I have a great colleague who works very hard. We're friends on Facebook and I'm concerned because she always makes fun of other colleagues or office occurrences on her profile. I have tried telling her to be careful of what she writes on Facebook but she claims she has a "freedom of speech." Is she right? Can't she get fired for writing unfavorable things about our workplace online?
- Fearful of Facebook
Freedom of speech is thankfully a right in this great country. However, when it comes to publicly discussing the workplace, I’ve known employers to terminate employees for sharing what the company considered confidential information. If your friend is using her real name and mentions where she works in her profile or in her posts, these comments are traceable and taint her otherwise hardworking, professional image. As for you, it’s best if you don’t comment or “like” her politically incorrect posts.
There are better uses for social networking. I use Facebook to share both professional and personal information with friends, family, colleagues, radio listeners and clients. Please feel free to “friend” me on Facebook. Here are the guidelines I use to maintain a positive online image:
--Don’t say anything online that you wouldn’t want your coworkers, boss or HR to hear. In the heat of the moment, we often say things we regret. On social networking sites, our spur of the moment comments can be immediately shared with a large audience. These can then be taken out of context (now or in the future) and misinterpreted for the worst, even if we don’t intend it. Before you post anything seemingly negative about others, think about whether that comment reflects negatively on you.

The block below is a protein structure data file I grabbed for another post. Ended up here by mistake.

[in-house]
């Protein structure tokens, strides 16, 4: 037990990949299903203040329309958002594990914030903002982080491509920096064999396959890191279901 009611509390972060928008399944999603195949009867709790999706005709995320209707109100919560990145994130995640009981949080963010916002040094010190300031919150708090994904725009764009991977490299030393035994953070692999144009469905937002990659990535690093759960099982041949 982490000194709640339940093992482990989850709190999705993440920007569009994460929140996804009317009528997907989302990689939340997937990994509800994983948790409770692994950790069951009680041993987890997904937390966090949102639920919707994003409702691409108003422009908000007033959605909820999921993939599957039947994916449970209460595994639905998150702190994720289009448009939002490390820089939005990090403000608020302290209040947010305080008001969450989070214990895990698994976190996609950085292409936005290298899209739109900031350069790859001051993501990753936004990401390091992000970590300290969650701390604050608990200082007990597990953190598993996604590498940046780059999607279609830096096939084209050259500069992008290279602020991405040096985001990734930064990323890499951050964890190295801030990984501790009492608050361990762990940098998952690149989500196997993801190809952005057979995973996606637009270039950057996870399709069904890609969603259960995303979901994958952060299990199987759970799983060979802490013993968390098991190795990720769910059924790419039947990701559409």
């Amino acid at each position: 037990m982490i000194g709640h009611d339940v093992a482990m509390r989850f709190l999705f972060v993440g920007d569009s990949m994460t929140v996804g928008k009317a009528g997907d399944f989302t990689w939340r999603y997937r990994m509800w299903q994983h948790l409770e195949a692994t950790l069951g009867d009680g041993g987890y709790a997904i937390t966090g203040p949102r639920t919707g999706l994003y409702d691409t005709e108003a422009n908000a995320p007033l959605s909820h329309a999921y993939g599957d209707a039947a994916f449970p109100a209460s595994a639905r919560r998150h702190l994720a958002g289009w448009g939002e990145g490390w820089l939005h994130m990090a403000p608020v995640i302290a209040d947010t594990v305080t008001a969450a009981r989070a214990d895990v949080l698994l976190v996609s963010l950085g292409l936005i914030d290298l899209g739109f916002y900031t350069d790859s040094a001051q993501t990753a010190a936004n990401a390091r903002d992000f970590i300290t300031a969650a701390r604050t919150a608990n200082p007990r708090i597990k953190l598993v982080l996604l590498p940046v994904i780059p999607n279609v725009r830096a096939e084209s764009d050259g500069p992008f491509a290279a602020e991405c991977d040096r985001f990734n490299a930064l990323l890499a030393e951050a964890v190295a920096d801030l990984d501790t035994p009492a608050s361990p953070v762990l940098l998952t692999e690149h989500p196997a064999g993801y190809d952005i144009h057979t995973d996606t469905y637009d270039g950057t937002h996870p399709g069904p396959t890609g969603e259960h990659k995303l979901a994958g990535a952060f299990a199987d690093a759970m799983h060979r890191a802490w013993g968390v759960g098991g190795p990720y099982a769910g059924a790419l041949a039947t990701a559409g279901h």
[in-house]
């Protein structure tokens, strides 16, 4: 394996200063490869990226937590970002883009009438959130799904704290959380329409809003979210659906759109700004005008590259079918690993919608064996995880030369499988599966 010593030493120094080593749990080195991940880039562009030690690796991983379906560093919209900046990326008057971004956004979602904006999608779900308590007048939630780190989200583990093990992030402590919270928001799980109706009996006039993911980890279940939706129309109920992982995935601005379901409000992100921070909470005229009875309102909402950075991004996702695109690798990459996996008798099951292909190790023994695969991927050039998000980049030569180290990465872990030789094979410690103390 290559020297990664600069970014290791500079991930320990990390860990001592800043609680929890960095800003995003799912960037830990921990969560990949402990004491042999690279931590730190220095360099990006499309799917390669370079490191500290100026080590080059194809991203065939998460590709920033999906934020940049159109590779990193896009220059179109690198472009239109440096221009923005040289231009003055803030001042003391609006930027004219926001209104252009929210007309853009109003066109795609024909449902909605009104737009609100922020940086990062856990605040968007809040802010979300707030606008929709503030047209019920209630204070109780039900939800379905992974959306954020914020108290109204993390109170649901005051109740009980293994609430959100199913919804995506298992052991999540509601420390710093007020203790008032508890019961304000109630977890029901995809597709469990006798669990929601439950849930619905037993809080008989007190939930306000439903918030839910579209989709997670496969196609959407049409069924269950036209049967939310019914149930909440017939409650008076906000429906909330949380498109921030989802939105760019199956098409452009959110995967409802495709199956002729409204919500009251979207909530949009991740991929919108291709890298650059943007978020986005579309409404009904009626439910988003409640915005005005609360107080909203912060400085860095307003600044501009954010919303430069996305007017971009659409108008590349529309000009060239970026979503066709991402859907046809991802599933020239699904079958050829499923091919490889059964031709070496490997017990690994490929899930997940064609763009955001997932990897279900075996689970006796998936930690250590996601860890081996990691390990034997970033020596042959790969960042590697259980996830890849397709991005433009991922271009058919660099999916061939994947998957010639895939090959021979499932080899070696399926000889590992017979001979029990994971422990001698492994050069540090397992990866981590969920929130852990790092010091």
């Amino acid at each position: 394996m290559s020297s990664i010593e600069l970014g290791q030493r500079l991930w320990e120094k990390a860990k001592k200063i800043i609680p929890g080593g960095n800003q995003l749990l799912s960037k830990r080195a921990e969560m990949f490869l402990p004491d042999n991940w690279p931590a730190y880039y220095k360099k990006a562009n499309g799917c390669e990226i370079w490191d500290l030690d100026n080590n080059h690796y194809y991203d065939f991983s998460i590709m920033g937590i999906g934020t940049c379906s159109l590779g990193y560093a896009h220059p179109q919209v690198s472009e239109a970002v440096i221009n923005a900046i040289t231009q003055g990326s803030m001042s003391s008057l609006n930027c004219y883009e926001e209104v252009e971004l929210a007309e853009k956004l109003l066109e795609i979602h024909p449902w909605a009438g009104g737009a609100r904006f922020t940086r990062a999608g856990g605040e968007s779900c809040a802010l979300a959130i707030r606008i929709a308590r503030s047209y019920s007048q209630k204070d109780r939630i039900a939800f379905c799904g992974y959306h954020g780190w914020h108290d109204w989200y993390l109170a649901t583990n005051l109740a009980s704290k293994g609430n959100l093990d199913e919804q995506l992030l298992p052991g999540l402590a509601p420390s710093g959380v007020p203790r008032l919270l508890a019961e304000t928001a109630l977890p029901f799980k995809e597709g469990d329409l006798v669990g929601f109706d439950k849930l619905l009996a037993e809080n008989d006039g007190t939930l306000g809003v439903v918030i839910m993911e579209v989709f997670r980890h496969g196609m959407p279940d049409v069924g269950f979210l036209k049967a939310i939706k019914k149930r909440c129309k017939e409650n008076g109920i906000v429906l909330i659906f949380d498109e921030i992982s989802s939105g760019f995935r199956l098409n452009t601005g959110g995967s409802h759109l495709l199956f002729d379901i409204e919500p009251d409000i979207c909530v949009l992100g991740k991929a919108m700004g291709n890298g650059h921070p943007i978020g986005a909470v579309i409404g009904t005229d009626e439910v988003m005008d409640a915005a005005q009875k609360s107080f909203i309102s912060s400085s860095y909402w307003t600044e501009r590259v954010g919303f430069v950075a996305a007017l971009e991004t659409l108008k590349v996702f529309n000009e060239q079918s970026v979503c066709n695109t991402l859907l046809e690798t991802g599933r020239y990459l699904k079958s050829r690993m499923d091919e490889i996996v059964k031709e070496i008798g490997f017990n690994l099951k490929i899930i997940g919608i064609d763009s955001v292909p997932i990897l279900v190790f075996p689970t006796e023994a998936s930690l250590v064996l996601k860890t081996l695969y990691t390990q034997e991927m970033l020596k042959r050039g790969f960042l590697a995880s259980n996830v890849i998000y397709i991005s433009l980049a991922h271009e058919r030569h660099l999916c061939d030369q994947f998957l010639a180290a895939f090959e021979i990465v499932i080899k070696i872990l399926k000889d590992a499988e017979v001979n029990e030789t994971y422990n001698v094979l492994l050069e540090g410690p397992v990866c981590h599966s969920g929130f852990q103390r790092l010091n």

--Maintain your privacy. Facebook has privacy settings – use them. Comments can be specified to share with Everyone, Only Friends, Friends of Friends, or even custom settings you specify. If you must vent, then do so only to close friends whom you can trust to keep your comments confidential. You might also want to hide your profile from public view and control who can contact you and search for you. Get familiar with the privacy options listed under “Account” on Facebook.
--Don’t name names. If you’re not looking to promote your work or employer online, it’s best to leave their name out of your profile and your comments altogether. You might also want to consider using an alias rather than your real name. This way your comments won’t be as traceable to you should current or future employers search your online presence as part of their hiring process.
Rather than use this tool for venting or making fun of others, there are other more productive methods for dealing with workplace frustration. (Read more on dealing with a difficult boss.) As a fan of social media, I see a lot of positive workplace uses for this technology not the least of which is sharing ideas. And I’m not alone. I’ll leave you with this recent Economist article on ways companies and employees can both benefit from social networking!
Photo courtesy of The Economist.